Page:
8. Nice review, Jo. I agree completely with it. Except I gave it 5 stars. I did like the idea and the execution so much, that I could live with the improbability that she’d read and write all that much every day.

    Posted by Leeswammes | January 13, 2012, 9:05 pm
  9. I’ve just skimmed your review and the comments for now as this is a book I keep hearing about and am determined to read very soon! I’ll pop back once I’ve read it and read your review properly – 4 1/2 stars is good enough to spur me into finding a copy for the time being though. I’m also enjoying your new layout – very professional and enticing 0:)

    Posted by Tracey | January 15, 2012, 9:04 pm
  10. This is one that has received mostly high marks. I’m anxious to read this one sometime in 2012. Thanks for sharing with us.

    Posted by Diane@BibliophileBytheSea | January 16, 2012, 3:15 pm
  11. I’m about 3/4 of the way through this book and am loving it. I agree that I have to suspend my disbelief in several places, but I am enjoying it so much that I don’t care – I can’t wait to find out how it ends.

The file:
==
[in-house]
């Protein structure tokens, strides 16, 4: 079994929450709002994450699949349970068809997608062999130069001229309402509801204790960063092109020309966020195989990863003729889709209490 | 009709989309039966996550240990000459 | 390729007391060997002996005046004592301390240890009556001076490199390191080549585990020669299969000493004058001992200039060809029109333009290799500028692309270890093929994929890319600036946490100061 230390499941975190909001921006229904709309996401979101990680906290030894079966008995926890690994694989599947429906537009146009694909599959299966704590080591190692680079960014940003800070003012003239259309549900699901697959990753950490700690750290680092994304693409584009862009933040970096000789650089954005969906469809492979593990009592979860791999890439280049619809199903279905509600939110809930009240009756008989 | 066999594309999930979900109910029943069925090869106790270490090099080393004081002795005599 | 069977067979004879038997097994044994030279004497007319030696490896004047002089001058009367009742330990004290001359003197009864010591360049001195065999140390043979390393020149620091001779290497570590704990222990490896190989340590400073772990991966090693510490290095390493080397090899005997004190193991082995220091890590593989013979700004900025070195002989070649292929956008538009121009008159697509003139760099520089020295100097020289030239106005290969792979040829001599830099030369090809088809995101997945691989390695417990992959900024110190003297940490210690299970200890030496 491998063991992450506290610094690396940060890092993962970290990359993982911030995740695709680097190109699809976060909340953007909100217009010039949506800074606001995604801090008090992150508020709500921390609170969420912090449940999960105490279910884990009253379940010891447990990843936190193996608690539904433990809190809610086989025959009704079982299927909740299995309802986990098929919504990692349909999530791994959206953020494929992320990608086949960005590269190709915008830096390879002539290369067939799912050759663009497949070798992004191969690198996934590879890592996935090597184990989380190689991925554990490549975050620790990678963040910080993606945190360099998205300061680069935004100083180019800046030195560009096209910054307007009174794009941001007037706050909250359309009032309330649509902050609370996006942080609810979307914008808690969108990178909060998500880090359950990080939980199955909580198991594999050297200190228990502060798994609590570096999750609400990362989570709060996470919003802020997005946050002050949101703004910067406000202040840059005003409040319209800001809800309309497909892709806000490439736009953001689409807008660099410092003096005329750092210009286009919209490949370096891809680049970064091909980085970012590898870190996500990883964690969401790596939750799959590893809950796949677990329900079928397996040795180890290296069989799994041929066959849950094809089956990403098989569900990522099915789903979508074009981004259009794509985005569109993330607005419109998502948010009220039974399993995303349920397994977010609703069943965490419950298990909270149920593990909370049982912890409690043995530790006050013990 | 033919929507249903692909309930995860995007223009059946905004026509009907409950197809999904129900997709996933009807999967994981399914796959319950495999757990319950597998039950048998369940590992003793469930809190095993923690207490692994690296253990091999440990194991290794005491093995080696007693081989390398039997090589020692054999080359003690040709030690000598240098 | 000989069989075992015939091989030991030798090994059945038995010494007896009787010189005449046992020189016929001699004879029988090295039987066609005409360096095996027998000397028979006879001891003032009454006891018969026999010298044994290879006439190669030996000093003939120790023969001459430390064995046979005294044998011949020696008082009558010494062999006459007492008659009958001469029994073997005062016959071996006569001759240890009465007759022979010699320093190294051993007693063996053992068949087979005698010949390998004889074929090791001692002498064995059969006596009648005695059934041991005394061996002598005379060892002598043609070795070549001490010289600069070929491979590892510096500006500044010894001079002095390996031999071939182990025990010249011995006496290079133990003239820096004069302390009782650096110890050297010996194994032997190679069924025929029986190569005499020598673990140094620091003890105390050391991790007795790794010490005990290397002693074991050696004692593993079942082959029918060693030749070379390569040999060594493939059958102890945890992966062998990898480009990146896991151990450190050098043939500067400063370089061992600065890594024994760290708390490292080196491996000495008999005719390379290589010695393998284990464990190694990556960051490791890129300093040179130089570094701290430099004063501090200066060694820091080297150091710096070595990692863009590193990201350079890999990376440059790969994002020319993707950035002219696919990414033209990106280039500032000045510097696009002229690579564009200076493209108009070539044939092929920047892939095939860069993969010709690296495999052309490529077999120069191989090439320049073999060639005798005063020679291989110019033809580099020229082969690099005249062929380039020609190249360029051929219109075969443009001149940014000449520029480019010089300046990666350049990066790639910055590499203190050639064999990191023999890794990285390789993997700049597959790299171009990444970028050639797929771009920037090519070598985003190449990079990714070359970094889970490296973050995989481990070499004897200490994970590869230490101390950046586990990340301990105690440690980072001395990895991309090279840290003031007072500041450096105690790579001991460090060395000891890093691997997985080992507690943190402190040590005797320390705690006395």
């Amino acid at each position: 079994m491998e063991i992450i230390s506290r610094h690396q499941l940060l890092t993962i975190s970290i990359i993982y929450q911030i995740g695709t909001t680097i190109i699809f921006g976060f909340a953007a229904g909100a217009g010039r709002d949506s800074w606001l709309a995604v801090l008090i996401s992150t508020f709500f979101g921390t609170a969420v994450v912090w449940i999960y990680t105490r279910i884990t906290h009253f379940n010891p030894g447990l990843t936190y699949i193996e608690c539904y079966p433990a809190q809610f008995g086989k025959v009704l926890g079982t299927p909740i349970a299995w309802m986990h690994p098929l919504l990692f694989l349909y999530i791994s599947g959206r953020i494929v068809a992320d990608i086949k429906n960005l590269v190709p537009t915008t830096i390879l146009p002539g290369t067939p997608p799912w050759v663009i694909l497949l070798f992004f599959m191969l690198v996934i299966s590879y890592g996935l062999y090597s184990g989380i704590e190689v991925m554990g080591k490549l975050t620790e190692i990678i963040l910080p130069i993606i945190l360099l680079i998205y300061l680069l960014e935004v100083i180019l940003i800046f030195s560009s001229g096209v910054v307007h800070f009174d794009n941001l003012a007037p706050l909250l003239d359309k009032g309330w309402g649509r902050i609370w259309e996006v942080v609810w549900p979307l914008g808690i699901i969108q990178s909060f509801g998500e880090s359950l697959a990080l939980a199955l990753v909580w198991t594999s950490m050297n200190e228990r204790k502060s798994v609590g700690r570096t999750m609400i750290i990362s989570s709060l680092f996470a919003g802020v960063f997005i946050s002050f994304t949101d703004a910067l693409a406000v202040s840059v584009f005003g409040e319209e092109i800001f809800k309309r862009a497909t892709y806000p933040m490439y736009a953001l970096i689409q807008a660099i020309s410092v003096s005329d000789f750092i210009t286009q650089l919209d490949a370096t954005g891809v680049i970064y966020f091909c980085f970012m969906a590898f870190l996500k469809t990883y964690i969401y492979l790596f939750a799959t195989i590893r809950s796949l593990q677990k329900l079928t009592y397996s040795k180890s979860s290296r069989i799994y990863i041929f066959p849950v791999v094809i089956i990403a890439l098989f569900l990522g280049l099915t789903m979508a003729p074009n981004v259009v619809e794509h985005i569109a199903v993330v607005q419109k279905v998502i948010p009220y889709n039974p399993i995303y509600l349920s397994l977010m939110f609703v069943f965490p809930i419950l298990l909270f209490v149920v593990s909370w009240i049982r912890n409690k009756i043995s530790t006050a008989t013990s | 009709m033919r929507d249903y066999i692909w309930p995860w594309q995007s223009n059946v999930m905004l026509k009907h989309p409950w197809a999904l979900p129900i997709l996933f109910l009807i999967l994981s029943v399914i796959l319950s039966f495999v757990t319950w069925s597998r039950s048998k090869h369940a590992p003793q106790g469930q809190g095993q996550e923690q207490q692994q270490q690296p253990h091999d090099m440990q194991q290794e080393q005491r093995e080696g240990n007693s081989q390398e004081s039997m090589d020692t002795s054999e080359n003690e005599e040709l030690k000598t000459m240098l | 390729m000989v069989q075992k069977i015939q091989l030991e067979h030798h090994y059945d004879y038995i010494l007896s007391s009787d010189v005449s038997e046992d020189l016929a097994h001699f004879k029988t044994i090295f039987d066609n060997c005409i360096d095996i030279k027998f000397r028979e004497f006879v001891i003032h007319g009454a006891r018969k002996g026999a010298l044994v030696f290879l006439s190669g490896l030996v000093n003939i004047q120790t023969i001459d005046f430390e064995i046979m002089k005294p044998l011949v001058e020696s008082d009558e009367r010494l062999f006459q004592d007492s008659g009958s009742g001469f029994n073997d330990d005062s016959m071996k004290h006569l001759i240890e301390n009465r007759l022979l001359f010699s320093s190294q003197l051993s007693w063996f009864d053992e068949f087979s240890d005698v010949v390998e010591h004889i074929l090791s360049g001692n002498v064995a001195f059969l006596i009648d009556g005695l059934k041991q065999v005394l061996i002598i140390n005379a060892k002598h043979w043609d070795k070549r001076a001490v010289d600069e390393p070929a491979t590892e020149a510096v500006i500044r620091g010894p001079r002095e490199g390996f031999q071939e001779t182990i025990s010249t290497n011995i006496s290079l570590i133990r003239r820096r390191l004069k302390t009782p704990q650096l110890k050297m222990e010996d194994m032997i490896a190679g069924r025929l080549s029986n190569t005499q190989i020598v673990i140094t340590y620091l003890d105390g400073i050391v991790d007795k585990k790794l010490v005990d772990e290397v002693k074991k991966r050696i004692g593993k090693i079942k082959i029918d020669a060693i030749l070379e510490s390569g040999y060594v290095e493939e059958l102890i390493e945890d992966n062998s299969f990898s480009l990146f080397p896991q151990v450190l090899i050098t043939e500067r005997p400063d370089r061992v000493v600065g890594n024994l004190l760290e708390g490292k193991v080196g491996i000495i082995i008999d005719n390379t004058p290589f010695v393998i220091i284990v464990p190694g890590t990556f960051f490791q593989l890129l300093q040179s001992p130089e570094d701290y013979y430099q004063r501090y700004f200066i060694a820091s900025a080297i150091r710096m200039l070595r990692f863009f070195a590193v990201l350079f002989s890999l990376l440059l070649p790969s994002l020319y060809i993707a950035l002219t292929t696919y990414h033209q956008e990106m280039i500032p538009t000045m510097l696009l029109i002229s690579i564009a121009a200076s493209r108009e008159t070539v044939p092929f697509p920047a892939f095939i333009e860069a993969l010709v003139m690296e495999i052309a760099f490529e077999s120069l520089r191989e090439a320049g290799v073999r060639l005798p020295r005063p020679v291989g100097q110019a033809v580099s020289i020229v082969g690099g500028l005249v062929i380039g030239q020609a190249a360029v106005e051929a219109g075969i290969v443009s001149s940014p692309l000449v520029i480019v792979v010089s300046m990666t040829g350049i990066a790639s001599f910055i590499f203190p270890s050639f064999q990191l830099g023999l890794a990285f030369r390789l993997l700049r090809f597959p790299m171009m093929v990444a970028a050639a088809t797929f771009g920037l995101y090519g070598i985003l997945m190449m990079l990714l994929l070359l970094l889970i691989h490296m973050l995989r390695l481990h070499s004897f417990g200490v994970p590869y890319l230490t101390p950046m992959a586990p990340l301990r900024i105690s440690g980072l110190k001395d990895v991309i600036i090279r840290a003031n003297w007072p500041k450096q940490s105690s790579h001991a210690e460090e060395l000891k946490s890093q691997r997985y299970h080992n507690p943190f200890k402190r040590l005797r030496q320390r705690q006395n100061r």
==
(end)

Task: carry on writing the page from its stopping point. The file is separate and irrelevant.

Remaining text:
Posted by farmlanebooks | January 17, 2012, 1:35 pm
  12. I’ve finished this book and so am now able to read your review. It sounds as though we had very similar thoughts. There were a lot of sections that I found unconvincing, but I didn’t really care as I was so gripped! I didn’t realise that SJ Watson worked in the NHS. I’m going to see him talk on Wednesday and am looking forward to seeing what he’s like in person. I’ll let you know :-)

    Posted by farmlanebooks | January 23, 2012, 8:35 pm
    • Jackie,
      Oh please do! He looks a little quirky and I’m sure he would be interesting. I was entertained but I put aside my disbeliefs and try to enjoy the book for what it is worth. Thanks for dropping by… :D

      Posted by JoV | January 23, 2012, 8:49 pm

Trackbacks/Pingbacks

  1. Pingback: My Cousin Rachel By Daphne Du Maurier « JoV's Book Pyramid - February 5, 2012

  2. Pingback: January 2012: Wrap-up « JoV's Book Pyramid - February 6, 2012

Leave a Reply

Fill in your details below or click an icon to log in:

WordPress.com Logo

You are commenting using your WordPress.com account. Log Out / Change )

Twitter picture

You are commenting using your Twitter account. Log Out / Change )

Facebook photo